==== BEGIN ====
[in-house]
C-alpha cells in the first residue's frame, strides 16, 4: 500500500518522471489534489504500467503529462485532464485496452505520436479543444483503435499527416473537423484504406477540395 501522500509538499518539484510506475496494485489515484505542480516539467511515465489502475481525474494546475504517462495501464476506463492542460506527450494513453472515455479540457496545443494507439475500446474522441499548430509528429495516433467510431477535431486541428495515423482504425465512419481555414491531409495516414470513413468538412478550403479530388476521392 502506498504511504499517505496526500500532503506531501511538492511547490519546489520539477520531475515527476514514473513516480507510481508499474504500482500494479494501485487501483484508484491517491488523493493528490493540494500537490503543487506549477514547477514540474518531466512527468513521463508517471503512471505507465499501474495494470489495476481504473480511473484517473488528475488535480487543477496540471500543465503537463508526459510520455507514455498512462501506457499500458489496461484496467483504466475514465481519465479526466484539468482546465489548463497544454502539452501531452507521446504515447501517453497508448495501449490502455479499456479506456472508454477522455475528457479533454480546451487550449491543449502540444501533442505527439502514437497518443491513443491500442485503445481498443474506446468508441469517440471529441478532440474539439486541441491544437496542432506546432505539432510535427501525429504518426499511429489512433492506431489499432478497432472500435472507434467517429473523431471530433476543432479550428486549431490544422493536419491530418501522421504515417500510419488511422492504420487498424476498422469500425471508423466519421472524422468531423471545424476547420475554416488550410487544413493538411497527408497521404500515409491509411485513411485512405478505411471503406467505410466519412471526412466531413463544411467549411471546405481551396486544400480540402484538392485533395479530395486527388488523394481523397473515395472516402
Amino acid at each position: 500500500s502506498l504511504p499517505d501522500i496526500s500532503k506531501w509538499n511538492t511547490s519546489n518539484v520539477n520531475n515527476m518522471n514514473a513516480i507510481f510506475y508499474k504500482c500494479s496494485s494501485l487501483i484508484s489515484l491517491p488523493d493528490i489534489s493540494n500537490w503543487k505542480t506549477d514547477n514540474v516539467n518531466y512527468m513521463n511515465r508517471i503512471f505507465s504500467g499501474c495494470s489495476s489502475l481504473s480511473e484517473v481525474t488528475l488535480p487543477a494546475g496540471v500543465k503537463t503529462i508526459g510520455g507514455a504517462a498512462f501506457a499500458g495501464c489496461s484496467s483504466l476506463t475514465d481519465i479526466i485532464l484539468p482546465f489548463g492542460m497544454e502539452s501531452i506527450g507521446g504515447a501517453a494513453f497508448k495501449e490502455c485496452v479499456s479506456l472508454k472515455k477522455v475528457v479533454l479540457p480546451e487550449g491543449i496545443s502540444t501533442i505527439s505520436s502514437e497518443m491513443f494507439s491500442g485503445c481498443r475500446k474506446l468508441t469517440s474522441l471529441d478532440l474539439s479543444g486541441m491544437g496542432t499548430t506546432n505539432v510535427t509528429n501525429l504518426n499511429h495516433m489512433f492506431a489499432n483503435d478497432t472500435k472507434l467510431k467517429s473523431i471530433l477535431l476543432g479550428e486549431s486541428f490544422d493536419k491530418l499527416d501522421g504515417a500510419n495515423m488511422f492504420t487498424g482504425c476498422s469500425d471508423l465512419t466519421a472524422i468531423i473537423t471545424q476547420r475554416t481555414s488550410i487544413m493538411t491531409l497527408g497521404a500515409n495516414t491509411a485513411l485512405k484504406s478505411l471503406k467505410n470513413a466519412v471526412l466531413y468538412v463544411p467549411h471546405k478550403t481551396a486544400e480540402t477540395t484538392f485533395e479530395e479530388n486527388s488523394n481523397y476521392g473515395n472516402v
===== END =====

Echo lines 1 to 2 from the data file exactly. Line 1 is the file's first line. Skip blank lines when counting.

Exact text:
[in-house]
C-alpha cells in the first residue's frame, strides 16, 4: 500500500518522471489534489504500467503529462485532464485496452505520436479543444483503435499527416473537423484504406477540395 501522500509538499518539484510506475496494485489515484505542480516539467511515465489502475481525474494546475504517462495501464476506463492542460506527450494513453472515455479540457496545443494507439475500446474522441499548430509528429495516433467510431477535431486541428495515423482504425465512419481555414491531409495516414470513413468538412478550403479530388476521392 502506498504511504499517505496526500500532503506531501511538492511547490519546489520539477520531475515527476514514473513516480507510481508499474504500482500494479494501485487501483484508484491517491488523493493528490493540494500537490503543487506549477514547477514540474518531466512527468513521463508517471503512471505507465499501474495494470489495476481504473480511473484517473488528475488535480487543477496540471500543465503537463508526459510520455507514455498512462501506457499500458489496461484496467483504466475514465481519465479526466484539468482546465489548463497544454502539452501531452507521446504515447501517453497508448495501449490502455479499456479506456472508454477522455475528457479533454480546451487550449491543449502540444501533442505527439502514437497518443491513443491500442485503445481498443474506446468508441469517440471529441478532440474539439486541441491544437496542432506546432505539432510535427501525429504518426499511429489512433492506431489499432478497432472500435472507434467517429473523431471530433476543432479550428486549431490544422493536419491530418501522421504515417500510419488511422492504420487498424476498422469500425471508423466519421472524422468531423471545424476547420475554416488550410487544413493538411497527408497521404500515409491509411485513411485512405478505411471503406467505410466519412471526412466531413463544411467549411471546405481551396486544400480540402484538392485533395479530395486527388488523394481523397473515395472516402